Collecting, preparing and fixing the cellular samples

Sources of error

A chapter has been dedicated to guidelines for taking a cellular sample, fixing and processing conventional and liquid-based preparations.  Here we discuss sources of error during this stage in the process.

Clinical condition of the patient at the time of sampling

  • Samples taken during, or in the few days before or after, menstruation may contain degenerate endometrial cells that are a potential pitfall for misreporting cytological slides. 
  • Post-natal cytological appearances may be misleading. 
  • Active infections, such as Trichomomas, are potential sources of cytological error.
  • Symptoms suggesting cervical cancer should be investigated and managed clinically whatever the cytology result: clinical cancer may lead to false negative cytology results.

 

  • Symptoms suggesting cervical cancer should be investigated and managed clinically
  • Clinical cancer may lead to false negative cytology results.

 

Visualising the cervix and collecting the sample

  • Incomplete sampling of the cervix is an important cause of false negative cytology and is regarded as the reason for true false negative slides in the presence of a known abnormality on the cervix (Renshaw 2000).
  • The cervix may be difficult to visualise, in which the sample may be taken ‘blind’ and not be representative of the transformation zone.
  • If the mucus plug is not wiped away, to make sure the spatula/brush is in direct contact with the epithelial surface, mucus and inflammatory cells may obscure the cells resulting in an inadequate sample.  
  • If five 360 degree rotations of the collecting device are not made, the sample may not be representative of an abnormality on the cervix

 

Incomplete sampling of the cervix is an important cause of false negative cytology

 

Loss of cells from the sampling device

  • When preparing a conventional smear, the cells on the spatula are directly transferred to the glass slide but much of the sample may remain on the spatula and be discarded with it (Huchinson et al.1999).
  • Liquid-based cytology largely eliminates this problem because the entire sample is transferred to the liquid medium. Some cells may be discarded on the SurePath broom if it is not left in the vial as recommended with that technique (Bigras et al. 2003). 
  • Cells may be lost on the ThinPrep broom (Umana et al. 2013) and care must be taken to rinse the broom carefully before discarding it, which is the recommended procedure for that technique.

 

Lesions within the endocervical canal or small lesions

  • Small lesions may be located high up into the endocervical canal and may be out of reach of the spatula, brush or broom. 

 

Preparation and fixation of conventional smears

  • Interpretation of abnormal cells will be compromised or may even be impossible if a conventional smear is not fixed before the cells become air-dried, which affects the staining and preservation of nuclear detail.  Liquid-based cytology avoids this problem and is one of its main advantages.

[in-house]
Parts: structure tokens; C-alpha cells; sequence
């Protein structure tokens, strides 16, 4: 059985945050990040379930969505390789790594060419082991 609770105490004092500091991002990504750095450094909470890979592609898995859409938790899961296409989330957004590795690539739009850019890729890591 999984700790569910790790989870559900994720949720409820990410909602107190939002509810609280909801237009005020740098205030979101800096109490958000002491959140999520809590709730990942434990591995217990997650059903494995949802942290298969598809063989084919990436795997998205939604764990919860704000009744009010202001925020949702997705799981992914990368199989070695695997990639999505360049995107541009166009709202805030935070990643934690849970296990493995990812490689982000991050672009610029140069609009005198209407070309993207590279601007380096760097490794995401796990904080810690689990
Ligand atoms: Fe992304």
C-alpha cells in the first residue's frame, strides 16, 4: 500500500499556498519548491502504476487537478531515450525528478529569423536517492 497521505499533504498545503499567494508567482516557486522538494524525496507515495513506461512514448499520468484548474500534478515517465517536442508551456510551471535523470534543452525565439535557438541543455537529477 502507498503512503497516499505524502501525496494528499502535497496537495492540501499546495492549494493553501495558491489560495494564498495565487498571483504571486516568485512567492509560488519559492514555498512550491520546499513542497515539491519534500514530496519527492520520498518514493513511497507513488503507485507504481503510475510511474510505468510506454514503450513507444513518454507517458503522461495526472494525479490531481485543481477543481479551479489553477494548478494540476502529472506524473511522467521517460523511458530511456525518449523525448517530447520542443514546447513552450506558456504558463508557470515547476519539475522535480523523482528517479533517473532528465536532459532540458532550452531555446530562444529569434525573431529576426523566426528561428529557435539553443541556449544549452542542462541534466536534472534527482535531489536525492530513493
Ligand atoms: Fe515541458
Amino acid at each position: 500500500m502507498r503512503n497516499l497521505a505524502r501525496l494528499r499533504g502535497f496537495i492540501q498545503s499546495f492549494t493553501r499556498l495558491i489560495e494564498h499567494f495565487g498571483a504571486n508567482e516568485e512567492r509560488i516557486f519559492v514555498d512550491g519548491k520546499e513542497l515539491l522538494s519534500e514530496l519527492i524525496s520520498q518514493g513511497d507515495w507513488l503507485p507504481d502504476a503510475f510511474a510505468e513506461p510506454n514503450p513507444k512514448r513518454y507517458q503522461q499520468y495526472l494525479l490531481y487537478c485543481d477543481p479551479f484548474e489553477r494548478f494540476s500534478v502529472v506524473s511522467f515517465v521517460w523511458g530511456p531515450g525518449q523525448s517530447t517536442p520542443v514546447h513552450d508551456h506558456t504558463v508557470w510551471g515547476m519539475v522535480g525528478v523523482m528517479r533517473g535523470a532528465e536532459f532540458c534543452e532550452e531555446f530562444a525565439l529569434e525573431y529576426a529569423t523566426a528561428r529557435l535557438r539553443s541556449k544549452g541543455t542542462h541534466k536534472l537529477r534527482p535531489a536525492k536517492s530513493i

Labelling the sample (slide or vial) and completing the request form

  • Accurate cytology results require accurate clinical information: errors of cytological interpretation and management recommendations may result from the laboratory being provided with inaccurate information
  • The source of the sample, the name of the patient (correctly spelt), date of birth, date of last menstrual period, screening history and symptoms must be recorded correctly on the request form and match the information on the slide or vial.

 

Methods for QC and QA of collecting, preparing and fixing the slides

  • Training and supervision of new recruits is essential to ensure proper collection of cellular samples and fixation of conventional smears. 
  • Training should include access to written, illustrated guidelines such European and NHSCSP guidelines (Arbyn et al. 2007; NHSCSP 2006b). 
  • Supervision should be available on a daily basis for instances where there is difficulty in visualising the cervix with access to specialist clinics if necessary (QC).
  • Feedback about incorrectly completed request forms or mismatches with samples - if necessary asking for tests to be repeats (QC).
  • Feedback of cytology results should be provided for clinics and individual smear takers to monitor rates of inadequate samples (QA). 
  • Monitoring inadequacy rates is useful for conventional smears but less so for liquid-based cytology since most samples will have sufficient cells for a report to be issued (QA). 
  • Rates of slides with and without evidence of transformation sampling may be used to monitor performance of liquid-based and conventional smear sample takers (Faraker & Greenfield 2013) (QA).

 

QC and QA of collection of cellular samples

  • Adequate training of all sample takers
  • Access to written, illustrated guidelines
  • Supervision when visualisation of the cervix is difficult
  • Feedback of cytology results to smear takers
  • Monitoring rates of adequacy and transformation zone sampling for individuals and clinics
  • Communication between clinics and laboratories to avoid obvious sources of error

 

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